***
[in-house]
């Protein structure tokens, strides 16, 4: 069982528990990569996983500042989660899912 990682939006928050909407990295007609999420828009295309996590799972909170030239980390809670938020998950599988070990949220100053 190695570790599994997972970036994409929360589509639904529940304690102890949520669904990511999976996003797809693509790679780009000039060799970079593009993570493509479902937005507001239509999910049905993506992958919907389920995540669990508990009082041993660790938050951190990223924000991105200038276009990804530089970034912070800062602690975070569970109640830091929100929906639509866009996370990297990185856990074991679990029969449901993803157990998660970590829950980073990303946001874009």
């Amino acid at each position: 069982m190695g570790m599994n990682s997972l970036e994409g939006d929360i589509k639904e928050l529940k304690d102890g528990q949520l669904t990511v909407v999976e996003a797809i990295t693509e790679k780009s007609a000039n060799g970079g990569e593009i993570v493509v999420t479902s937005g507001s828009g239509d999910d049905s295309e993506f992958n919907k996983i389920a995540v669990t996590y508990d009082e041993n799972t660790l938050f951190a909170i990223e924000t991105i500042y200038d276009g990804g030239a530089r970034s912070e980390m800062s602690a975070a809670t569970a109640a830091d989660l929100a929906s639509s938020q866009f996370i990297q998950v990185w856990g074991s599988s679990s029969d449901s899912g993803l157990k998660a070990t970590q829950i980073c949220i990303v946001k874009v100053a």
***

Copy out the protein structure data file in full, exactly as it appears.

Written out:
[in-house]
């Protein structure tokens, strides 16, 4: 069982528990990569996983500042989660899912 990682939006928050909407990295007609999420828009295309996590799972909170030239980390809670938020998950599988070990949220100053 190695570790599994997972970036994409929360589509639904529940304690102890949520669904990511999976996003797809693509790679780009000039060799970079593009993570493509479902937005507001239509999910049905993506992958919907389920995540669990508990009082041993660790938050951190990223924000991105200038276009990804530089970034912070800062602690975070569970109640830091929100929906639509866009996370990297990185856990074991679990029969449901993803157990998660970590829950980073990303946001874009």
């Amino acid at each position: 069982m190695g570790m599994n990682s997972l970036e994409g939006d929360i589509k639904e928050l529940k304690d102890g528990q949520l669904t990511v909407v999976e996003a797809i990295t693509e790679k780009s007609a000039n060799g970079g990569e593009i993570v493509v999420t479902s937005g507001s828009g239509d999910d049905s295309e993506f992958n919907k996983i389920a995540v669990t996590y508990d009082e041993n799972t660790l938050f951190a909170i990223e924000t991105i500042y200038d276009g990804g030239a530089r970034s912070e980390m800062s602690a975070a809670t569970a109640a830091d989660l929100a929906s639509s938020q866009f996370i990297q998950v990185w856990g074991s599988s679990s029969d449901s899912g993803l157990k998660a070990t970590q829950i980073c949220i990303v946001k874009v100053a």